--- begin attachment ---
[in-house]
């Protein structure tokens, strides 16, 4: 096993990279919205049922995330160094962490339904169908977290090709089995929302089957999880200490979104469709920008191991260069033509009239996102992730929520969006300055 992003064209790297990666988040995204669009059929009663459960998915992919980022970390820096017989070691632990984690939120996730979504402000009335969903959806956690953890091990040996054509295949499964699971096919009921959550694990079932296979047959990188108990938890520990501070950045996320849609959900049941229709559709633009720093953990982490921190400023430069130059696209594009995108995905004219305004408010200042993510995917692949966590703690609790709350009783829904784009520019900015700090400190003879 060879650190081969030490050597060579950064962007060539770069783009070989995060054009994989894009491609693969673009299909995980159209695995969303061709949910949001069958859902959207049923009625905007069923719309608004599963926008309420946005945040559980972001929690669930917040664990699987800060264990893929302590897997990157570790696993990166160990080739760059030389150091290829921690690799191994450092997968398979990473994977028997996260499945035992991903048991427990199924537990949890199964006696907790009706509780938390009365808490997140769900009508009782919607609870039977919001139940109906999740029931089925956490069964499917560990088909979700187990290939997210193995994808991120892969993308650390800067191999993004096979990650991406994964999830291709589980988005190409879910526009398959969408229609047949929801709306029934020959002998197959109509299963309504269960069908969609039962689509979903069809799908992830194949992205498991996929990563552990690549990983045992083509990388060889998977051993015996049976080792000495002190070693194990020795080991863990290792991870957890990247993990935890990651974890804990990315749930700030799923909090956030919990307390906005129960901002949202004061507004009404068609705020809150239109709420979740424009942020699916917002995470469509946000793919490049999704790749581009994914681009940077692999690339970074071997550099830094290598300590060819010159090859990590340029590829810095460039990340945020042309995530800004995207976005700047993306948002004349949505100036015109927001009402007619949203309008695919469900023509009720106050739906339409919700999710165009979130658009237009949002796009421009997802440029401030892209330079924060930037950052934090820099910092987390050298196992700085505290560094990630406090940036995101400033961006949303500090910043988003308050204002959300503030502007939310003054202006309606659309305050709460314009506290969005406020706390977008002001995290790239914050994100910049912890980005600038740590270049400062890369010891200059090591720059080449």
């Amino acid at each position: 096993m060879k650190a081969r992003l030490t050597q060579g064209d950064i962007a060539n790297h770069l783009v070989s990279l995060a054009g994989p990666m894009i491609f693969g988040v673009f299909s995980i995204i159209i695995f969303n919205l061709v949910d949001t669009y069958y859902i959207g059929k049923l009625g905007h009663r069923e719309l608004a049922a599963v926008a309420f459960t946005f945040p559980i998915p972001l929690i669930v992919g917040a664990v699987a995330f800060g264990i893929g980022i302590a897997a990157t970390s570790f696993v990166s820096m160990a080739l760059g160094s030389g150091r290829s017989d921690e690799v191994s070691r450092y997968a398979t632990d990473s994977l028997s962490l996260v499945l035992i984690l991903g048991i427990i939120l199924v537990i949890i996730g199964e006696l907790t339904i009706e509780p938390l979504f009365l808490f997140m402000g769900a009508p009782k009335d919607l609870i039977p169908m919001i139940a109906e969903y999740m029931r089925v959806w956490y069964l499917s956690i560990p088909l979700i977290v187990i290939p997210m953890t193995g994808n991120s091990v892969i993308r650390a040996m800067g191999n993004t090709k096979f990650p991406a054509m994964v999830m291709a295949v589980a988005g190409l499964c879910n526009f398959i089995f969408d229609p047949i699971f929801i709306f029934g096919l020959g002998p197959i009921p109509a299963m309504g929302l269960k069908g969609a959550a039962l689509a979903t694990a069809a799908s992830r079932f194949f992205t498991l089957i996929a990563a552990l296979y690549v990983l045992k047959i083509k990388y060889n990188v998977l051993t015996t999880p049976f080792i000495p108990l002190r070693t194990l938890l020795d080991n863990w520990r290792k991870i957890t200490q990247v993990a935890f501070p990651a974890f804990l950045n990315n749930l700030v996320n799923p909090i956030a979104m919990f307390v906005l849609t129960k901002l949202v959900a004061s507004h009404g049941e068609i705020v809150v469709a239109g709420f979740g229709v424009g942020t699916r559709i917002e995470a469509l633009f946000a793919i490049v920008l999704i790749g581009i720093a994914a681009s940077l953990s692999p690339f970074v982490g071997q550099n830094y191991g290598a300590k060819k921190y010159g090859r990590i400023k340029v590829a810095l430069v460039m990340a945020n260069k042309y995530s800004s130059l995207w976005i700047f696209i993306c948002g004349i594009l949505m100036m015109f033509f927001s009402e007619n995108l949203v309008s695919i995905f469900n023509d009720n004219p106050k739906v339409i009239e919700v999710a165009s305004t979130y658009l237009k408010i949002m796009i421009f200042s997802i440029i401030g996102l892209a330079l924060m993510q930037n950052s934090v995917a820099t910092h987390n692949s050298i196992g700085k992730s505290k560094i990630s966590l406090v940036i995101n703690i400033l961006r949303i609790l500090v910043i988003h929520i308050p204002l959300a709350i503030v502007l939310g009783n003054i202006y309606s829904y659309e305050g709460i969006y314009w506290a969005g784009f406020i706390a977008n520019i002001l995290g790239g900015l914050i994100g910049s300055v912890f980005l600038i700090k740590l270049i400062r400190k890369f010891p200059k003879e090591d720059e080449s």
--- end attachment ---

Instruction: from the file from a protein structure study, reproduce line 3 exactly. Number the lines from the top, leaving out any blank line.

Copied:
């Amino acid at each position: 096993m060879k650190a081969r992003l030490t050597q060579g064209d950064i962007a060539n790297h770069l783009v070989s990279l995060a054009g994989p990666m894009i491609f693969g988040v673009f299909s995980i995204i159209i695995f969303n919205l061709v949910d949001t669009y069958y859902i959207g059929k049923l009625g905007h009663r069923e719309l608004a049922a599963v926008a309420f459960t946005f945040p559980i998915p972001l929690i669930v992919g917040a664990v699987a995330f800060g264990i893929g980022i302590a897997a990157t970390s570790f696993v990166s820096m160990a080739l760059g160094s030389g150091r290829s017989d921690e690799v191994s070691r450092y997968a398979t632990d990473s994977l028997s962490l996260v499945l035992i984690l991903g048991i427990i939120l199924v537990i949890i996730g199964e006696l907790t339904i009706e509780p938390l979504f009365l808490f997140m402000g769900a009508p009782k009335d919607l609870i039977p169908m919001i139940a109906e969903y999740m029931r089925v959806w956490y069964l499917s956690i560990p088909l979700i977290v187990i290939p997210m953890t193995g994808n991120s091990v892969i993308r650390a040996m800067g191999n993004t090709k096979f990650p991406a054509m994964v999830m291709a295949v589980a988005g190409l499964c879910n526009f398959i089995f969408d229609p047949i699971f929801i709306f029934g096919l020959g002998p197959i009921p109509a299963m309504g929302l269960k069908g969609a959550a039962l689509a979903t694990a069809a799908s992830r079932f194949f992205t498991l089957i996929a990563a552990l296979y690549v990983l045992k047959i083509k990388y060889n990188v998977l051993t015996t999880p049976f080792i000495p108990l002190r070693t194990l938890l020795d080991n863990w520990r290792k991870i957890t200490q990247v993990a935890f501070p990651a974890f804990l950045n990315n749930l700030v996320n799923p909090i956030a979104m919990f307390v906005l849609t129960k901002l949202v959900a004061s507004h009404g049941e068609i705020v809150v469709a239109g709420f979740g229709v424009g942020t699916r559709i917002e995470a469509l633009f946000a793919i490049v920008l999704i790749g581009i720093a994914a681009s940077l953990s692999p690339f970074v982490g071997q550099n830094y191991g290598a300590k060819k921190y010159g090859r990590i400023k340029v590829a810095l430069v460039m990340a945020n260069k042309y995530s800004s130059l995207w976005i700047f696209i993306c948002g004349i594009l949505m100036m015109f033509f927001s009402e007619n995108l949203v309008s695919i995905f469900n023509d009720n004219p106050k739906v339409i009239e919700v999710a165009s305004t979130y658009l237009k408010i949002m796009i421009f200042s997802i440029i401030g996102l892209a330079l924060m993510q930037n950052s934090v995917a820099t910092h987390n692949s050298i196992g700085k992730s505290k560094i990630s966590l406090v940036i995101n703690i400033l961006r949303i609790l500090v910043i988003h929520i308050p204002l959300a709350i503030v502007l939310g009783n003054i202006y309606s829904y659309e305050g709460i969006y314009w506290a969005g784009f406020i706390a977008n520019i002001l995290g790239g900015l914050i994100g910049s300055v912890f980005l600038i700090k740590l270049i400062r400190k890369f010891p200059k003879e090591d720059e080449s």